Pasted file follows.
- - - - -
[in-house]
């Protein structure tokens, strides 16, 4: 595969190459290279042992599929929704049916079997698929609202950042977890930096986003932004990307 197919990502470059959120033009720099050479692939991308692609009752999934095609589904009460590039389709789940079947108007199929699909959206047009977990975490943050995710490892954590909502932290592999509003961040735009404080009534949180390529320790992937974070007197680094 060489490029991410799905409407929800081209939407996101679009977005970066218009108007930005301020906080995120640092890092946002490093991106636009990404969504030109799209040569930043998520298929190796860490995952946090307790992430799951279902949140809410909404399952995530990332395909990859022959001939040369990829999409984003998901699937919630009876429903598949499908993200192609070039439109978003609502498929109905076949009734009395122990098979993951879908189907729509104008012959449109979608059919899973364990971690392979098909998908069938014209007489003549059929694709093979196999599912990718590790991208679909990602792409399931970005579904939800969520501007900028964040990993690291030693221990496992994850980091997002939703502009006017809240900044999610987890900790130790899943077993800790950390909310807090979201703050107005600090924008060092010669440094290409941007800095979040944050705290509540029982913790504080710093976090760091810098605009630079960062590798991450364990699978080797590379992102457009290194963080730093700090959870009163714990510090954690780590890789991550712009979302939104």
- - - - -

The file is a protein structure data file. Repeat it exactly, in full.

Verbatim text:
[in-house]
């Protein structure tokens, strides 16, 4: 595969190459290279042992599929929704049916079997698929609202950042977890930096986003932004990307 197919990502470059959120033009720099050479692939991308692609009752999934095609589904009460590039389709789940079947108007199929699909959206047009977990975490943050995710490892954590909502932290592999509003961040735009404080009534949180390529320790992937974070007197680094 060489490029991410799905409407929800081209939407996101679009977005970066218009108007930005301020906080995120640092890092946002490093991106636009990404969504030109799209040569930043998520298929190796860490995952946090307790992430799951279902949140809410909404399952995530990332395909990859022959001939040369990829999409984003998901699937919630009876429903598949499908993200192609070039439109978003609502498929109905076949009734009395122990098979993951879908189907729509104008012959449109979608059919899973364990971690392979098909998908069938014209007489003549059929694709093979196999599912990718590790991208679909990602792409399931970005579904939800969520501007900028964040990993690291030693221990496992994850980091997002939703502009006017809240900044999610987890900790130790899943077993800790950390909310807090979201703050107005600090924008060092010669440094290409941007800095979040944050705290509540029982913790504080710093976090760091810098605009630079960062590798991450364990699978080797590379992102457009290194963080730093700090959870009163714990510090954690780590890789991550712009979302939104």